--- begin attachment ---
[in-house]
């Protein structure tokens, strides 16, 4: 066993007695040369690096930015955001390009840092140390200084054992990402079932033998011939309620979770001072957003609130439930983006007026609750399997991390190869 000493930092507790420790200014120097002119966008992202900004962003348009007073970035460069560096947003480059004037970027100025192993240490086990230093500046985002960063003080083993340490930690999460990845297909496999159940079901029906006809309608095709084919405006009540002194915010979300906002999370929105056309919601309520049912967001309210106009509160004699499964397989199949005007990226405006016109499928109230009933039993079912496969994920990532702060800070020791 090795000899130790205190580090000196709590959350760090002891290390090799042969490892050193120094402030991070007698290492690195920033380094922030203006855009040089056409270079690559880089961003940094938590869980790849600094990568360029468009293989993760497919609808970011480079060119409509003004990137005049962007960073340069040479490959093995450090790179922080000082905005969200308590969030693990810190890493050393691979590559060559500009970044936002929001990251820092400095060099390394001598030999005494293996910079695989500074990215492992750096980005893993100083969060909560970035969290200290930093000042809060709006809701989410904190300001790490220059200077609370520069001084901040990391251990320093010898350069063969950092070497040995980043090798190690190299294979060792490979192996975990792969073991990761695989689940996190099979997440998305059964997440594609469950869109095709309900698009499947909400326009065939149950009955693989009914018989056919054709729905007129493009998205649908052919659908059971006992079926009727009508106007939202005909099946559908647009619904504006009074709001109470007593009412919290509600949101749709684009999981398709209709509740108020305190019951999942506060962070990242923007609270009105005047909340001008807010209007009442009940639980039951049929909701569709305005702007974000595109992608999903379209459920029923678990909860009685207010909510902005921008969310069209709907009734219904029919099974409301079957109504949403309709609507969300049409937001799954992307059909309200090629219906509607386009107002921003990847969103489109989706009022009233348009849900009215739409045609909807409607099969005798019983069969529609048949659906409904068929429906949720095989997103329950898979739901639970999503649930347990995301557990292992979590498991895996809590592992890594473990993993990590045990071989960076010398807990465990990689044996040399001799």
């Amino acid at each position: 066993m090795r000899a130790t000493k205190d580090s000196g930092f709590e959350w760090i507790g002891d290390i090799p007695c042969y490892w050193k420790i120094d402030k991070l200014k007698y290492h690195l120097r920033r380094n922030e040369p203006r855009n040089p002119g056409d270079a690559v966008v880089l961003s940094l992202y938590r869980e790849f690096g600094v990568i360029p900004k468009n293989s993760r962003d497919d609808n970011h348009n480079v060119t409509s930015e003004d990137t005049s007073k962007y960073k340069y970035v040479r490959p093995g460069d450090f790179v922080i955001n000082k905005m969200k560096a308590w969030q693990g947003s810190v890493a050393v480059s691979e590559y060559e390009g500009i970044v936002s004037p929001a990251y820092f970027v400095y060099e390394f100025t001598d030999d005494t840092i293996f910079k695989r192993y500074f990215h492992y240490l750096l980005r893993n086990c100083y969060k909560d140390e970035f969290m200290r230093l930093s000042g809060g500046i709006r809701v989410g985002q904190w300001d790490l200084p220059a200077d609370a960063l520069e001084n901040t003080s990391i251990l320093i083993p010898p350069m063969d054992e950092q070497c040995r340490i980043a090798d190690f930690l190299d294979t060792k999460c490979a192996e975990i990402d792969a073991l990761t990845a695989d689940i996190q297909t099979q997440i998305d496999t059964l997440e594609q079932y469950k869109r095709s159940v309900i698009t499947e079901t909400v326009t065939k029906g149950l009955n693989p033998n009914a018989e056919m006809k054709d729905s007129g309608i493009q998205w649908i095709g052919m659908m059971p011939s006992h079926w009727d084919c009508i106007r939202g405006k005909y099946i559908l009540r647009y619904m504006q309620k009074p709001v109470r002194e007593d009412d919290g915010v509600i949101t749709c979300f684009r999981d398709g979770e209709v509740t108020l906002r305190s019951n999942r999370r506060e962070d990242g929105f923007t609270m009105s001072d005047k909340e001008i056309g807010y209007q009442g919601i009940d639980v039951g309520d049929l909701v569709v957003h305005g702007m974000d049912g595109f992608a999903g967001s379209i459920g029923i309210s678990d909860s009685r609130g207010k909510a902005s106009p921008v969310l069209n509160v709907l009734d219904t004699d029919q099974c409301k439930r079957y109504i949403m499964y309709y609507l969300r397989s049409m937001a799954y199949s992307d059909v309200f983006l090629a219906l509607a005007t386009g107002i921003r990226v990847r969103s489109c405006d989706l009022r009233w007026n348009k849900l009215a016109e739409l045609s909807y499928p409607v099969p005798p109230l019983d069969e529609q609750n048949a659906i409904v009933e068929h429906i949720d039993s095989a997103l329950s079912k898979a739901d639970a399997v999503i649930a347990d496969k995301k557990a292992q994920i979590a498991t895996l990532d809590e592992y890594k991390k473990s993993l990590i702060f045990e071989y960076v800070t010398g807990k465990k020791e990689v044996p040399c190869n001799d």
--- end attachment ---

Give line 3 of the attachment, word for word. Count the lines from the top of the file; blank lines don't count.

């Amino acid at each position: 066993m090795r000899a130790t000493k205190d580090s000196g930092f709590e959350w760090i507790g002891d290390i090799p007695c042969y490892w050193k420790i120094d402030k991070l200014k007698y290492h690195l120097r920033r380094n922030e040369p203006r855009n040089p002119g056409d270079a690559v966008v880089l961003s940094l992202y938590r869980e790849f690096g600094v990568i360029p900004k468009n293989s993760r962003d497919d609808n970011h348009n480079v060119t409509s930015e003004d990137t005049s007073k962007y960073k340069y970035v040479r490959p093995g460069d450090f790179v922080i955001n000082k905005m969200k560096a308590w969030q693990g947003s810190v890493a050393v480059s691979e590559y060559e390009g500009i970044v936002s004037p929001a990251y820092f970027v400095y060099e390394f100025t001598d030999d005494t840092i293996f910079k695989r192993y500074f990215h492992y240490l750096l980005r893993n086990c100083y969060k909560d140390e970035f969290m200290r230093l930093s000042g809060g500046i709006r809701v989410g985002q904190w300001d790490l200084p220059a200077d609370a960063l520069e001084n901040t003080s990391i251990l320093i083993p010898p350069m063969d054992e950092q070497c040995r340490i980043a090798d190690f930690l190299d294979t060792k999460c490979a192996e975990i990402d792969a073991l990761t990845a695989d689940i996190q297909t099979q997440i998305d496999t059964l997440e594609q079932y469950k869109r095709s159940v309900i698009t499947e079901t909400v326009t065939k029906g149950l009955n693989p033998n009914a018989e056919m006809k054709d729905s007129g309608i493009q998205w649908i095709g052919m659908m059971p011939s006992h079926w009727d084919c009508i106007r939202g405006k005909y099946i559908l009540r647009y619904m504006q309620k009074p709001v109470r002194e007593d009412d919290g915010v509600i949101t749709c979300f684009r999981d398709g979770e209709v509740t108020l906002r305190s019951n999942r999370r506060e962070d990242g929105f923007t609270m009105s001072d005047k909340e001008i056309g807010y209007q009442g919601i009940d639980v039951g309520d049929l909701v569709v957003h305005g702007m974000d049912g595109f992608a999903g967001s379209i459920g029923i309210s678990d909860s009685r609130g207010k909510a902005s106009p921008v969310l069209n509160v709907l009734d219904t004699d029919q099974c409301k439930r079957y109504i949403m499964y309709y609507l969300r397989s049409m937001a799954y199949s992307d059909v309200f983006l090629a219906l509607a005007t386009g107002i921003r990226v990847r969103s489109c405006d989706l009022r009233w007026n348009k849900l009215a016109e739409l045609s909807y499928p409607v099969p005798p109230l019983d069969e529609q609750n048949a659906i409904v009933e068929h429906i949720d039993s095989a997103l329950s079912k898979a739901d639970a399997v999503i649930a347990d496969k995301k557990a292992q994920i979590a498991t895996l990532d809590e592992y890594k991390k473990s993993l990590i702060f045990e071989y960076v800070t010398g807990k465990k020791e990689v044996p040399c190869n001799d």